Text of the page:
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Okay. We've read all of the pre-release quotes such as 'Improved high resolution graphics (512 by 240 resolution) that will now speed along at 30 frames per second by dynamically adjusting the draw distance, even when the screen is packed with opposing drivers, while all of the glitches have been reduced by tighter clipping', but what you really want to know is - does it look any different?

Well I'm going to hedge my bets a little by saying yes... and no.

The untrained eye will be cast over the circuits that appeared in the original game and proclaim "it's looks exactly the same!" First appearances do suggest this but closer inspection does reveal a higher resolution. There is now a display option where draw distance can be toggled between Dynamic and Locked. The Dynamic setting will alter the draw distance in order to maintain a rapid frame rate. Locked draw will fix the draw distance but the game's frame rate may suffer. I noticed that certain circuits suffered from a slight pop-up when using the Dynamic setting, not close enough to affect you judgement, but it was noticeable and distracting. Clicking over to Locked draw corrected this immediately, therefore you will have to make your own decision on which setting you prefer.

There is a major improvement with the vehicles which now look like they are racing ON the track rather than slightly above it. They have more of a solid appearance to them and I am very impressed by the way that sunlight reflects over the paintwork. Turn a corner and the shaded side moves around the car as if hiding from the suns rays.

Regular updates of race position, lap times, gap times, speed and gear shift will once again appear on screen, while the inclusion of an on screen lap counter will be warmly welcome, as this omission from the original game caused great confusion when planning strategic pit stops.

In addition to the multiple viewing angles that were present in the original Formula 1, there is a brand new in-cockpit view that allows you to experience the action from the adrenaline rushing position that the worlds top racing drivers endure.

Sounds and Effects

So what's new in the sound department?
Well Martin Brundle joins the commentary team to link up with the excellent Murray 'Oh, Oh, Oh, he must have hit the barriers' Walker for a duel opinion of the racing action, so expect a few disputes and gaffs in there. In Grand Prix mode there is an option which allows you to select the commentary level which can be informative, normal or enhanced.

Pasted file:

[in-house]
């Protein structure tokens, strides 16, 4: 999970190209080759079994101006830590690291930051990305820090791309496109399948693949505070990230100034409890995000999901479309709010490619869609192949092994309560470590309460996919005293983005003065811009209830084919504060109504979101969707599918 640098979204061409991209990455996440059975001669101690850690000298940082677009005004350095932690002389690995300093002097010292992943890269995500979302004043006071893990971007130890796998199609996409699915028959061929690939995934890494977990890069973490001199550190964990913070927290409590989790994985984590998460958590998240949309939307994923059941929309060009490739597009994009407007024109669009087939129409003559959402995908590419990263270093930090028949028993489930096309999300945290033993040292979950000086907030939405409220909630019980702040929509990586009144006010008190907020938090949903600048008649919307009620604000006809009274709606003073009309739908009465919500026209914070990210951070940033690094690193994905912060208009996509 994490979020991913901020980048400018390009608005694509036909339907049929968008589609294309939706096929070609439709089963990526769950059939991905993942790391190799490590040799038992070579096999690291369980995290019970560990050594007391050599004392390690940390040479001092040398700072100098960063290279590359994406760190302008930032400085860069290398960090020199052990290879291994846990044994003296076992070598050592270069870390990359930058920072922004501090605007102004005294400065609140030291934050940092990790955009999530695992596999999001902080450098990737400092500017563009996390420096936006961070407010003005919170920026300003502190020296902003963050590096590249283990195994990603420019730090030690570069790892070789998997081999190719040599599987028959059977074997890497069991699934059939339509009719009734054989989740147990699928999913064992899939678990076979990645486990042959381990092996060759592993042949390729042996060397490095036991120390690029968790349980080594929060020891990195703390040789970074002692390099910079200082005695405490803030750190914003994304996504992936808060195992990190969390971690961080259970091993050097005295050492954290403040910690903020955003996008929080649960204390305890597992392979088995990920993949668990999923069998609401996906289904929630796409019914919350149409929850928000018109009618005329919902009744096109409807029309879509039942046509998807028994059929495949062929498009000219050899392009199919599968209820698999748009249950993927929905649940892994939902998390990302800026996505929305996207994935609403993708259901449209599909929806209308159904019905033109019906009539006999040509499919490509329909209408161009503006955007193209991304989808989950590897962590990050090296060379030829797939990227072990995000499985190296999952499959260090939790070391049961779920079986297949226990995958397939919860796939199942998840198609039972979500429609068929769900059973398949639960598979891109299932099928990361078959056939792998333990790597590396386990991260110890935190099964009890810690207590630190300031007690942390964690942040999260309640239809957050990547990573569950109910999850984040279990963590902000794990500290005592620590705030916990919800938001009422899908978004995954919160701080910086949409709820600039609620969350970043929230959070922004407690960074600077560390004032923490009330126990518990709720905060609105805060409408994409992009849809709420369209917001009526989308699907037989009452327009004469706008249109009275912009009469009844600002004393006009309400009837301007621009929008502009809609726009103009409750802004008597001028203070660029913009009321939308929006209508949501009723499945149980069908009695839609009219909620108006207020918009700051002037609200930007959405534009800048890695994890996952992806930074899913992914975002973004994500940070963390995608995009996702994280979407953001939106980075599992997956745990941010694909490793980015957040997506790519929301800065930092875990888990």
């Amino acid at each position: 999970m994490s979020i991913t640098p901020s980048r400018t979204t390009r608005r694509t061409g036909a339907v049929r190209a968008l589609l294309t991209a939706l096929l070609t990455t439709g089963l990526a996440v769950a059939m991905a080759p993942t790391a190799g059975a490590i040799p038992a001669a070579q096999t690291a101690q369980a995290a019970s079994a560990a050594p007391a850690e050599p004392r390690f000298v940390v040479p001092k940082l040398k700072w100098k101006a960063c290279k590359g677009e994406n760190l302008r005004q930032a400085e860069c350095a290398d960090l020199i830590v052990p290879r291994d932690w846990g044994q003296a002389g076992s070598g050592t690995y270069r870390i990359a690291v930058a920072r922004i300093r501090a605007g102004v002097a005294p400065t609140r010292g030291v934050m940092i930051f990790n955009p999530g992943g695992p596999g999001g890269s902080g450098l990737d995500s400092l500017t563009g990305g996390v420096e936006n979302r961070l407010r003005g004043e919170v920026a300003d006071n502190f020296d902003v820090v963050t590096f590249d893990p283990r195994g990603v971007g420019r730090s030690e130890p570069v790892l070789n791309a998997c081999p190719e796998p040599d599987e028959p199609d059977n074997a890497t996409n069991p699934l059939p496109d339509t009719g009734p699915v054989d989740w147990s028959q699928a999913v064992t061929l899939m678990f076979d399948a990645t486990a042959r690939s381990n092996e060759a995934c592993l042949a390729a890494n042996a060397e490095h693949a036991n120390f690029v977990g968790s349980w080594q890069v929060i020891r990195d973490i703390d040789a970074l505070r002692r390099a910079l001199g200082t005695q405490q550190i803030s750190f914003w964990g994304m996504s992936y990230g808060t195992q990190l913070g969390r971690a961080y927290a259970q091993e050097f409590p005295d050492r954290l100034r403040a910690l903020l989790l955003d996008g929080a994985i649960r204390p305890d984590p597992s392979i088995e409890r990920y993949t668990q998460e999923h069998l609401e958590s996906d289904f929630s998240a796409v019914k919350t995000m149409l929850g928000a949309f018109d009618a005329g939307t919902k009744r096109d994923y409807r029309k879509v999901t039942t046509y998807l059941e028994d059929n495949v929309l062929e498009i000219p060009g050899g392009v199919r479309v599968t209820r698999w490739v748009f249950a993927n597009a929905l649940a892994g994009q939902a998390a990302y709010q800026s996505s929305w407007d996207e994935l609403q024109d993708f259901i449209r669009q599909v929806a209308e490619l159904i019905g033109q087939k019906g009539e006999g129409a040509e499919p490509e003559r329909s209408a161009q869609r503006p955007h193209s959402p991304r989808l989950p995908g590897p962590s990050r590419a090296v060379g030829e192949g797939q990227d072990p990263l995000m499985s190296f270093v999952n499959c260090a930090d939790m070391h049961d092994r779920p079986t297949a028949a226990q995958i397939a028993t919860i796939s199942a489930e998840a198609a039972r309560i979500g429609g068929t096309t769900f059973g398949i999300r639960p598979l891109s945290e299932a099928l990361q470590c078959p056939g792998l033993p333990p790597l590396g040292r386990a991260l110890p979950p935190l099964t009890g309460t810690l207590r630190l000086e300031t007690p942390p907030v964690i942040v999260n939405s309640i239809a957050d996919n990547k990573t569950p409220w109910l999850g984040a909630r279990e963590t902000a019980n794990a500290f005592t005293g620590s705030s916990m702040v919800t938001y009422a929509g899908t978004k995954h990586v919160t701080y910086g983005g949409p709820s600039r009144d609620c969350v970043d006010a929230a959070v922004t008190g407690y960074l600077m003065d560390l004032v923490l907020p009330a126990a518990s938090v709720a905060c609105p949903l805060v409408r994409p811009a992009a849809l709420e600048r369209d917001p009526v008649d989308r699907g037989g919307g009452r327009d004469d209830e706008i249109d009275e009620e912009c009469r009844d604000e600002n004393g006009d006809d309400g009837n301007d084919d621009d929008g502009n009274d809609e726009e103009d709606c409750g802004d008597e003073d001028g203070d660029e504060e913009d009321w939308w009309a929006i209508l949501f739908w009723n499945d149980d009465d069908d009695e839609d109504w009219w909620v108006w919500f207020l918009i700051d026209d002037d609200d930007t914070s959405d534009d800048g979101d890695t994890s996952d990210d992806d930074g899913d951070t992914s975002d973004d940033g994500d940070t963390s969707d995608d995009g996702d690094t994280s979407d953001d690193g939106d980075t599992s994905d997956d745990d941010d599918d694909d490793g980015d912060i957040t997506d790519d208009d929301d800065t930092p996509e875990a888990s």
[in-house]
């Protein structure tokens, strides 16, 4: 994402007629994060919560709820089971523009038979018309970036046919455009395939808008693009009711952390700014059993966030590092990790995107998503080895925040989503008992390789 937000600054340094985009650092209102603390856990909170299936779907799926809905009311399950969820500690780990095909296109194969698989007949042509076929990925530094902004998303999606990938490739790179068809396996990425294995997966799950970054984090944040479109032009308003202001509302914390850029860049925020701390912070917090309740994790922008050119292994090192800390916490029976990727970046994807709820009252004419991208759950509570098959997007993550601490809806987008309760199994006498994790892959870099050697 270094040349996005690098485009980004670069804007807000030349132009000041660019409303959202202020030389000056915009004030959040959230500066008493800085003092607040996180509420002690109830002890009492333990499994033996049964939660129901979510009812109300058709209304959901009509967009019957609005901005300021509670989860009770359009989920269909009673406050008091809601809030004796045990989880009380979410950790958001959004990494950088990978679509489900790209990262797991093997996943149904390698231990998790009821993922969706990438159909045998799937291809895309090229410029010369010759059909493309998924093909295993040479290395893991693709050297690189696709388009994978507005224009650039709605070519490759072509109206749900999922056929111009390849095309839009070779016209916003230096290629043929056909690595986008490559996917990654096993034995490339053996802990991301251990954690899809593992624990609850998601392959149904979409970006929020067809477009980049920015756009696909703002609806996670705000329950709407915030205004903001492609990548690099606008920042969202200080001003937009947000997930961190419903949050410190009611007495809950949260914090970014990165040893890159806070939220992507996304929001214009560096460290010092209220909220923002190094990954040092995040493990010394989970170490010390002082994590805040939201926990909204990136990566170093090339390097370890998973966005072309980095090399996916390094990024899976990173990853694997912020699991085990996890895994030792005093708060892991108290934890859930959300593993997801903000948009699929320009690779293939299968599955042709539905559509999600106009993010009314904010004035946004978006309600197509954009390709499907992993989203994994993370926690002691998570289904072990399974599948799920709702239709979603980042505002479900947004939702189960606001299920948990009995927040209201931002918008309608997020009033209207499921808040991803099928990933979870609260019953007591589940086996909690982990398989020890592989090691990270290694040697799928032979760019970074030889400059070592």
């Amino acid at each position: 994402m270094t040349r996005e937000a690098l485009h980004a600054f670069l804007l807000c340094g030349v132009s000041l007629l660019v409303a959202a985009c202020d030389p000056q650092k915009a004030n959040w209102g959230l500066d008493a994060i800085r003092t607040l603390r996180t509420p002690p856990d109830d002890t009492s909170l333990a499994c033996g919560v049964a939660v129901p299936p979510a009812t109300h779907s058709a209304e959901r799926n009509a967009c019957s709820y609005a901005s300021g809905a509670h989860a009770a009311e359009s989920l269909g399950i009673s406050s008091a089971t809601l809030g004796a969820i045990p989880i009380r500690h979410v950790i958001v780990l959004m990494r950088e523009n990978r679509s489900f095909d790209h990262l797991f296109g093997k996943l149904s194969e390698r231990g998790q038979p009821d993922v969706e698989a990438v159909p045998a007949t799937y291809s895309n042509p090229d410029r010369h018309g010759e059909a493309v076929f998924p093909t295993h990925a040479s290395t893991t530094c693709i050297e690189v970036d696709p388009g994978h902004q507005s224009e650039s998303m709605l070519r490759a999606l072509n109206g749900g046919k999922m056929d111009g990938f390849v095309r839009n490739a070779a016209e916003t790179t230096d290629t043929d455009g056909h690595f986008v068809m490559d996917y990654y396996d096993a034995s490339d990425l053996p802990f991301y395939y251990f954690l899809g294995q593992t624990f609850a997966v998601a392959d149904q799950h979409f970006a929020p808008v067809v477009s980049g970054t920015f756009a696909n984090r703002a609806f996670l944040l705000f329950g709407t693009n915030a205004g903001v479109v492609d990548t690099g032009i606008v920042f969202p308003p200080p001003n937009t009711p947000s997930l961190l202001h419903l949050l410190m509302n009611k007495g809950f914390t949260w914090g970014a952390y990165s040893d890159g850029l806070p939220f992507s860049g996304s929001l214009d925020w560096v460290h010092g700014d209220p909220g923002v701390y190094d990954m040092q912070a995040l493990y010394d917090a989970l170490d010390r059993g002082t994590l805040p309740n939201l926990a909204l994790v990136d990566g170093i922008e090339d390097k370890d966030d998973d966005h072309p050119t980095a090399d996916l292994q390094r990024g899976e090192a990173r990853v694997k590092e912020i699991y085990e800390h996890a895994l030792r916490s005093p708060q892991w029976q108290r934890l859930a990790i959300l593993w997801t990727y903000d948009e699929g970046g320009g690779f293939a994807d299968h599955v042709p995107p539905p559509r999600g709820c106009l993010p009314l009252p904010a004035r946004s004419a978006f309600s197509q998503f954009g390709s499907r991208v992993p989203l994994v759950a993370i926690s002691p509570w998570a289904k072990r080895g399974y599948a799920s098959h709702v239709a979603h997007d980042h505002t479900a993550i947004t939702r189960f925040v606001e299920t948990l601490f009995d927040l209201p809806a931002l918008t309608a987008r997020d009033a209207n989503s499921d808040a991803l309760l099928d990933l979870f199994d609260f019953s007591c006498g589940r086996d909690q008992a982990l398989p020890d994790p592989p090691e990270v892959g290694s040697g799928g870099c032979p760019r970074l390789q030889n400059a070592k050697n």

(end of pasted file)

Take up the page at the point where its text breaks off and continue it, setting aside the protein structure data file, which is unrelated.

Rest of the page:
Throughout the entire race a more realistic engine sound cuts through the cheering din of the crowd which grows in volume as you near the start/finish line.

There is also voice feedback from the Pits advising on car damage, fuel consumption, tyre wear and the way the car is handling. If you involved in a collision the damage will be recorded on the your constructors hi-tech computer which will then be analyzed. Your pit crew will then suggest that you call in for repairs. You could always ignore their advise but this will usually result in your car grinding to a halt due to mechanical failure.

All of the sound effects are available in Mono, Stereo, Q Sound or Dolby Surround which may be tampered with via the CD Player option.


So far we have determined that Grand Prix mode bares many similarities to the original game. So how does it play? Let's find out.

Selection of Grand Prix mode will send you into the first of many options screens.

Circuit Select allows you to choose your race type from: Training - a practice session over the circuit of your choice. Single Race - a one off race from the 18 circuits that make up the 1997 F1 season. Championship - a full F1 season of 18 races.

Driver Select allows you to scroll through the 11 teams and 22 drivers. Edit Driver lets you change the name of your selected driver to... your own. Hey, cool.

The Game Mode and Car Set Up is where most of your pre-race time will be spent. Here you can make extensive and detailed adjustments to the car and race conditions. Each circuit is different in demands therefore your chosen car will need to be adjusted for every race. The following adjustments are now available: